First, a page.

Faune and the sonnets and never discoverable in any self- 
related traits. 

Picasso's career has been a series of revolutionary acts, 
close in spirit if not in literalness to the revolutionary stim- 
ulus of surrealism. He does the varied and the unpredict- 
able in the constant depiction of himself which is not a self- 

160 Age of Surrealism 

portrait. He was a revolutionist when, in 1917, he went off 
to Rome with Cocteau and Diaghilev to paint the sets for 
the ballet Parade. This desertion of the Cafe" de la Rotonde 
in Montparnasse, which at that time was the center of 
painting, to become a theatre decorator was just one of 
many such abrupt turns and discoveries composing a life 
of constant rejuvenation and reanimation. In Rome he 
painted for the ballet a horse which Mme. de Noailles 
described as a tree laughing, and blue acrobats which 
Proust compared to the Dioscuri: Castor and Pollux. (In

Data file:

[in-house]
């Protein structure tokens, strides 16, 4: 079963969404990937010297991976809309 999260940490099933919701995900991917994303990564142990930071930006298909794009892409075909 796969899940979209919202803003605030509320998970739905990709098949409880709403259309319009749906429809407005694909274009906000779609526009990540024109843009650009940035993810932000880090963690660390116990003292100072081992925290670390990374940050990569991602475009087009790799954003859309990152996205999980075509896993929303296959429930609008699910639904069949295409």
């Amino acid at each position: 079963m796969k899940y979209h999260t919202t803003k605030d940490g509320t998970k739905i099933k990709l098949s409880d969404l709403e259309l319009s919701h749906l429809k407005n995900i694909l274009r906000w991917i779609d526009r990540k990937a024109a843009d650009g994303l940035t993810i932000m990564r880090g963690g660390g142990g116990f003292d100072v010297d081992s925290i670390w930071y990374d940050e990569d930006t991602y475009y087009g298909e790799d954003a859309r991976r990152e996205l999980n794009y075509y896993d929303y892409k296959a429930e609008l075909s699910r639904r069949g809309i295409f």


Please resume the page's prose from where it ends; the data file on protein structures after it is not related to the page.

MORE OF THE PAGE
the program notes which he wrote for Parade, Apollinaire 
spoke of the "surrealism" achieved in the ballet. This was, 
I believe, the first appearance of the word in print.) 
Picasso's existence, so unlike that of most men and even of 
most artists, became inseparable from the existence of the 
world. The creation of art is always the way taken between 
the subject and the object, and in Picasso's art the way back 
and forth between the two poles is so frequently and so 
feverishly covered that the poles finally merge into one. 
The way of art becomes the existence of art. 


The career of Picasso has been briefly 
chronicled many times. His so-called periods of style, char- 
acterized by a dominant color, have succeeded one another 
rapidly and overlapped, until the principle of his life as 
painter seems to be his perpetual need of self-renovation. 
This need of discovery and fresh contest with the world 
so dominates his art that it may be wondered whether 
painting itself isn't something accessory to Picasso, whether